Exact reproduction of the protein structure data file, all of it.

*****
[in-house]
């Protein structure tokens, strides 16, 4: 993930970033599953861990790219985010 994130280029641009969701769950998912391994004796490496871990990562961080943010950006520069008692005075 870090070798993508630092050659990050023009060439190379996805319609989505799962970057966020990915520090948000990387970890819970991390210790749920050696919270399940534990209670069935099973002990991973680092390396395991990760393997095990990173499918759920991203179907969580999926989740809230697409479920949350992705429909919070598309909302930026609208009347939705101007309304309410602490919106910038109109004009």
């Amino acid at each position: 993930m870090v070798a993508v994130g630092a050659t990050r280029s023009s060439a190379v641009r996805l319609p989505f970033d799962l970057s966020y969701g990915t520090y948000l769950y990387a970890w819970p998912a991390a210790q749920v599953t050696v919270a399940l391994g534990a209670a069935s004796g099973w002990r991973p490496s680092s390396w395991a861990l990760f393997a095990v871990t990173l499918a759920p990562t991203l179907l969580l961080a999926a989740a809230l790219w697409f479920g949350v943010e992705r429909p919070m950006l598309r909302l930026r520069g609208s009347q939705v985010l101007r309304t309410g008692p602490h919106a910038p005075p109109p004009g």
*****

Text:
[in-house]
């Protein structure tokens, strides 16, 4: 993930970033599953861990790219985010 994130280029641009969701769950998912391994004796490496871990990562961080943010950006520069008692005075 870090070798993508630092050659990050023009060439190379996805319609989505799962970057966020990915520090948000990387970890819970991390210790749920050696919270399940534990209670069935099973002990991973680092390396395991990760393997095990990173499918759920991203179907969580999926989740809230697409479920949350992705429909919070598309909302930026609208009347939705101007309304309410602490919106910038109109004009």
């Amino acid at each position: 993930m870090v070798a993508v994130g630092a050659t990050r280029s023009s060439a190379v641009r996805l319609p989505f970033d799962l970057s966020y969701g990915t520090y948000l769950y990387a970890w819970p998912a991390a210790q749920v599953t050696v919270a399940l391994g534990a209670a069935s004796g099973w002990r991973p490496s680092s390396w395991a861990l990760f393997a095990v871990t990173l499918a759920p990562t991203l179907l969580l961080a999926a989740a809230l790219w697409f479920g949350v943010e992705r429909p919070m950006l598309r909302l930026r520069g609208s009347q939705v985010l101007r309304t309410g008692p602490h919106a910038p005075p109109p004009g």